Chico Resch became unlikely conduit to my Islanders fandom
We pick our favorite teams for a variety of reasons: family, friends, team colors. A good friend of mine became a Cowboys fan when he was 6 years old for the simple reason that he liked the star on the helmet; it was simply a nice bonus that he enjoyed many subsequent years rooting for the stars in the helmet — Staubach, Dorsett, Aikman, Irvin.
Sometimes, it’s as simple as this: an athlete steals your heart.
It doesn’t always have to be a star, either. The first athlete I rooted for was Felix Millan: nice player, All-Star, but I loved how he choked up on his bat. I had an early fondness for Joe Namath, too, but in retrospect that was as much a hopping-on-the-zeitgeist as anything. By the time I started paying attention, around 1974 or so, Namath was a shell of himself, and the Jets weren’t selling out at home anymore so half their games were blacked out.
So it would be Chico who led the way for me.
It was 45 years ago this month. I was 8. That, of course, is the perfect time for heroes of all form or fashion to make an impact on you. That was the year I started to realize who the Beatles were. “Happy Days” was finding its legs in 1975, so of course everyone wanted to be Fonzie.
Soon enough my father would take me to see Tom Seaver pitch for the very first time (Sept. 1, a 3-0 four-hitter over the Pirates), and that would take me to a different level.
But in that spring of 1975, life for an Island kid like me was all about the Islanders. In April they’d stunned the Rangers in the first round of the playoffs, then spotted the Penguins a 3-0 lead in the conference semifinals before winning four games in a row — first team since the ’42 Maple Leafs to do that in American sports (and last team until the ’04 Red Sox). And in May, they did the same with the Flyers in the conference finals, dropping the first three.
Forty-five years ago Monday, they tied that series at 3-3, too, thanks to a 2-1 win over the Flyers. And the reason for so much of this was a 26-year-old goalie from Moose Jaw, Saskatchewan, named Glenn “Chico” Resch, who’d replaced future Hall of Famer Billy Smith when the Isles were way down to Pittsburgh and commenced standing on his head.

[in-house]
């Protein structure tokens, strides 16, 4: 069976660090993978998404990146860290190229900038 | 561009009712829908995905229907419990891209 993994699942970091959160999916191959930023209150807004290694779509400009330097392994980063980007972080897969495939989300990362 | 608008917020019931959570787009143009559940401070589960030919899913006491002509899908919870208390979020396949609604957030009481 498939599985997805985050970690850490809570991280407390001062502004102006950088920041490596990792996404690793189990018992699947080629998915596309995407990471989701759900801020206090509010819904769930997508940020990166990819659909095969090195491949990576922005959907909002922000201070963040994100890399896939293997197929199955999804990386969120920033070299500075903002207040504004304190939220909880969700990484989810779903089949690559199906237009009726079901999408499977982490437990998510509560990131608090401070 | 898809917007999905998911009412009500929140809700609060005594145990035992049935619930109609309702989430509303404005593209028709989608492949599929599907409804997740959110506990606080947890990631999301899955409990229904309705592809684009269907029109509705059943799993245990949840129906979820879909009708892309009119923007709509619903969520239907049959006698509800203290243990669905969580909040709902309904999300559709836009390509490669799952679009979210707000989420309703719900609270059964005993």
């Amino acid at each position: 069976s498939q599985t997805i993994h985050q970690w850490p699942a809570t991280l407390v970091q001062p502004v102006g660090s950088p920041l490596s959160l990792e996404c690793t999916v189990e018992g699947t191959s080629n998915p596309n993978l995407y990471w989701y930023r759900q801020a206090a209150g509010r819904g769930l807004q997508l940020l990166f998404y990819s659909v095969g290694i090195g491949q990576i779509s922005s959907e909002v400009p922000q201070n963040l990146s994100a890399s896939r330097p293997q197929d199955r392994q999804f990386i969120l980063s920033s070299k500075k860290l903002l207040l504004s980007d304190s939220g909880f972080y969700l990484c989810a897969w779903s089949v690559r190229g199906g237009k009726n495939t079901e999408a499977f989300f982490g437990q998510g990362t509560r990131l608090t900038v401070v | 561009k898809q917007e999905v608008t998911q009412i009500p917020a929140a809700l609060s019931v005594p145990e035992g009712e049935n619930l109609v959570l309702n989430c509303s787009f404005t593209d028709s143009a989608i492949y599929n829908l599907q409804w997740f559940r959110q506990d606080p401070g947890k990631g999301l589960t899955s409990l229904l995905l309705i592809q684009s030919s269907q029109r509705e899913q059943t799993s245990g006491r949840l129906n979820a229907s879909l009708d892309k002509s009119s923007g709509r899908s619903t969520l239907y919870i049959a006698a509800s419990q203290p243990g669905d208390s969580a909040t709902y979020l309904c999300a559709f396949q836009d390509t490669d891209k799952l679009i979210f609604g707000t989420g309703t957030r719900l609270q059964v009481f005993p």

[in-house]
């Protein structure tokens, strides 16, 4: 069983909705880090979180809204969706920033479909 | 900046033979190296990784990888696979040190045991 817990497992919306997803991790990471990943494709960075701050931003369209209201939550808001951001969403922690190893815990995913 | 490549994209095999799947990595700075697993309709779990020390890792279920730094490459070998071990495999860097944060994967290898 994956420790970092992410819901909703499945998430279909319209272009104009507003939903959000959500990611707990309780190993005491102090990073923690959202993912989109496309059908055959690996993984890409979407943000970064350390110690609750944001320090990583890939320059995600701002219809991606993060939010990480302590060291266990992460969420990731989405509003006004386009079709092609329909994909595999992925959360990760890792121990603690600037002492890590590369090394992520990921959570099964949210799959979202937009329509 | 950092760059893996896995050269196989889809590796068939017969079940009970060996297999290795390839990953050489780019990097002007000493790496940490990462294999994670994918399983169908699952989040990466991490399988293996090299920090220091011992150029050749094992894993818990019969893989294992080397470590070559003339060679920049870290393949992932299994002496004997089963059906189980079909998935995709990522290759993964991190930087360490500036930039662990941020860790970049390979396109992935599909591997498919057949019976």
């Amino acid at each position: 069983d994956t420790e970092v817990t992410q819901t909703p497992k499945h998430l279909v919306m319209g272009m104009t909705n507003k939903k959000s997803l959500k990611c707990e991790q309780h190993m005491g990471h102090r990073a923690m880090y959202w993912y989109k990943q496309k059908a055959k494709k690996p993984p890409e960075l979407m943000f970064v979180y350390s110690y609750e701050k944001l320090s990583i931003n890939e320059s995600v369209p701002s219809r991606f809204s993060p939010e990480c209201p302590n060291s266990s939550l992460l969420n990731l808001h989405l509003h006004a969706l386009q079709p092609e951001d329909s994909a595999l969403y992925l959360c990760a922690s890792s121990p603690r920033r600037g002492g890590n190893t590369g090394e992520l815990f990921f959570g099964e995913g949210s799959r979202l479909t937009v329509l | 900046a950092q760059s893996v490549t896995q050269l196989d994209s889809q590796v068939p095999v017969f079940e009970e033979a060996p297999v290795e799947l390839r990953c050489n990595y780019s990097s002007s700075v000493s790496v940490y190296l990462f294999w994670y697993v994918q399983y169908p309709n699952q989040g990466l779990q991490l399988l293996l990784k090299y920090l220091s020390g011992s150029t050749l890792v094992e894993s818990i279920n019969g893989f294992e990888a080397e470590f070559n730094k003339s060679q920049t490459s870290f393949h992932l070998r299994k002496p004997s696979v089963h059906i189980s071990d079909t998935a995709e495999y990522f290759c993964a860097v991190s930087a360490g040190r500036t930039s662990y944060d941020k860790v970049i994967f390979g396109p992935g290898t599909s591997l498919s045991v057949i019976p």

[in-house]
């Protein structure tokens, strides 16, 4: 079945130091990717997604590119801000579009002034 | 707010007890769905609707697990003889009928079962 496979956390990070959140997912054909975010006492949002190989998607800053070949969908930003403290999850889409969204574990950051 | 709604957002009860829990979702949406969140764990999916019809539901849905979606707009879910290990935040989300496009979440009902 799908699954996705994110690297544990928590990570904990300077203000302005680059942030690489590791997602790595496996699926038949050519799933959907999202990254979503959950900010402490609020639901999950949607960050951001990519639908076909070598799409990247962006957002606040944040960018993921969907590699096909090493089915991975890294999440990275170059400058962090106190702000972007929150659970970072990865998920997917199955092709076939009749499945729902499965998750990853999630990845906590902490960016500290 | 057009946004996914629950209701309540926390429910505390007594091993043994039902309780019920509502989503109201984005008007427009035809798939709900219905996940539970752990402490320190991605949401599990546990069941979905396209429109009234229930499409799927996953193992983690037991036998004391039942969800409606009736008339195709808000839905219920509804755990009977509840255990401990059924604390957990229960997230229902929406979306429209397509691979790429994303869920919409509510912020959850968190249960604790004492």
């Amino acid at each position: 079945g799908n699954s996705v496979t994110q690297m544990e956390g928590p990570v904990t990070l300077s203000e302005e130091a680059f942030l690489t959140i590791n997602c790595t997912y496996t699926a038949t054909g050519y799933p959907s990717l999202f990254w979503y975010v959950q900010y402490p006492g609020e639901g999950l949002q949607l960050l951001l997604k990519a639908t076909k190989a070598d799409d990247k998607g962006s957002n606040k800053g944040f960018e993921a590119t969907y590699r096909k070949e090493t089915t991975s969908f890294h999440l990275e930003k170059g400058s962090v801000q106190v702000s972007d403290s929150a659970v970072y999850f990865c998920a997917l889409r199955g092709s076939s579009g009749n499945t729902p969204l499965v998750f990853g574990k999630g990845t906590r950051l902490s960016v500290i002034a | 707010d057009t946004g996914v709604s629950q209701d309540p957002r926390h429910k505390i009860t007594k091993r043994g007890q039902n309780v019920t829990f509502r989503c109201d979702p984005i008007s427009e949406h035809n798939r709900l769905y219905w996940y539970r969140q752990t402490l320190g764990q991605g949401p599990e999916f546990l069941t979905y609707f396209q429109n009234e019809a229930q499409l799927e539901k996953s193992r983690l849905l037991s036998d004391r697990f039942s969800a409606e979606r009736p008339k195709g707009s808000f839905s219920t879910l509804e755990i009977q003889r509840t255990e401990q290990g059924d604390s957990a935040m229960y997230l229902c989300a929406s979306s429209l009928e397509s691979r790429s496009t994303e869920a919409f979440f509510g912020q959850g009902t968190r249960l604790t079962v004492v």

And that was it. I was gone. I was 8, so they weren’t terribly sophisticated reasons why I fell so hard for Resch and the Islanders; I liked the nickname. I liked Moose Jaw. I liked that Chico was doing all of these things a few miles up the street from my house at the Nassau Coliseum. But Chico was the conduit. Chico was the vessel. After that spring of ’75, I would never see sports passively again; I was all-in.
A lot of my friends were similarly smitten. My pal Jim McCartney — now the owner of Prost, a terrific German bar and restaurant in Garden City — became a Chico man and an Islanders fan at exactly the same time.
“Loved him,” Jim remembered this week. “I got to meet him when I was 10 years old, he spoke with my cousin and I for an hour while ignoring the adults!”
That’s the best part, of course, when you learn your hero is actually a good guy, too, worthy of those innocent devotions. I grew up to know Chico well when I spent a lot of time covering the Devils 20 years ago. I’ve called him here and there in the years since, whenever a goalie does for his team what Chico did for the Islanders 45 years ago (at least until Kate Smith intervened and the Flyers won Game 7).
“I can close my eyes,” he told me once, “and feel it all over again. It’s a good feeling.”
I did tell him that he is one of the big reasons sports became so important to me. He got a kick out of that, and also the fact that my buddy, Jim, instantly switched his team devotion to the Devils in 1982 because Chico was there by then (a legit boss move if you consider the Isles were in the middle of a dynasty).
“That stuff? It never fails to make me smile,” he said.
That only seems fair.
How’s your pandemic TV binge-viewing going? Mine is much better, thanks, now that I’m full-blown addicted to “Mindhunters” on Netflix.
I trust podcasting has become more and more of your daily existence, too. Here are two I can recommend heartily: “Daddy Issues,” co-hosted by Joe Buck and Oliver Hudson; and ex-Met Art Shamsky’s new podcast, which will debut next week, with Ed Kranepool as his first guest.
After a week of checking in with the ’69 World Series every night, I think I can state one thing with absolute confidence: Tony Kubek might have been the greatest sideline reporter of all time. Y’all about hustle.
Three books to occupy your hours, as well: “Gotham Baseball: New York’s All-Time Team” by Mark Healey; “Mr. Met,” by the inimitable Jay Horwitz; and “The Big 50: New York Yankees” by our pal, Peter Botte.
Whack Back at Vac
Dennis Daly: Mike, what was better than Friday night? Game 7 Knicks vs. Lakers on MSG, Game 5 Mets vs. Orioles on SNY!
Vac: Maybe if NFL Network could’ve found it in its heart to air Super Bowl III and make it the toggle night of all time?
Paul Sciortino: With all the various federal government bailout programs, perhaps Chuck Schumer should create a bill for eminent domain and have the federal government buy out the Knicks and Mets?
Vac: The Yankees are forever exempt from such, and because they are, and have proven to be, Too Big to Fail.
@adamholdwn68: NFL watching is a group exercise. Tailgating at the game, watching at a friend’s house or going to a bar. No one watches alone — and until we can get together … ixnay.
@MikeVacc: In theory this is absolutely correct. But I’ll be stunned if the NFL doesn’t explore every option — including empty stadiums — before throwing up its hands.
Peter Drago: There is absolutely no silver lining to this pandemic, but with the virtual Mets in third place at 18-19, I just saved myself over a month’s worth of agita.
Vac: Always look on the bright side of life, Peter!
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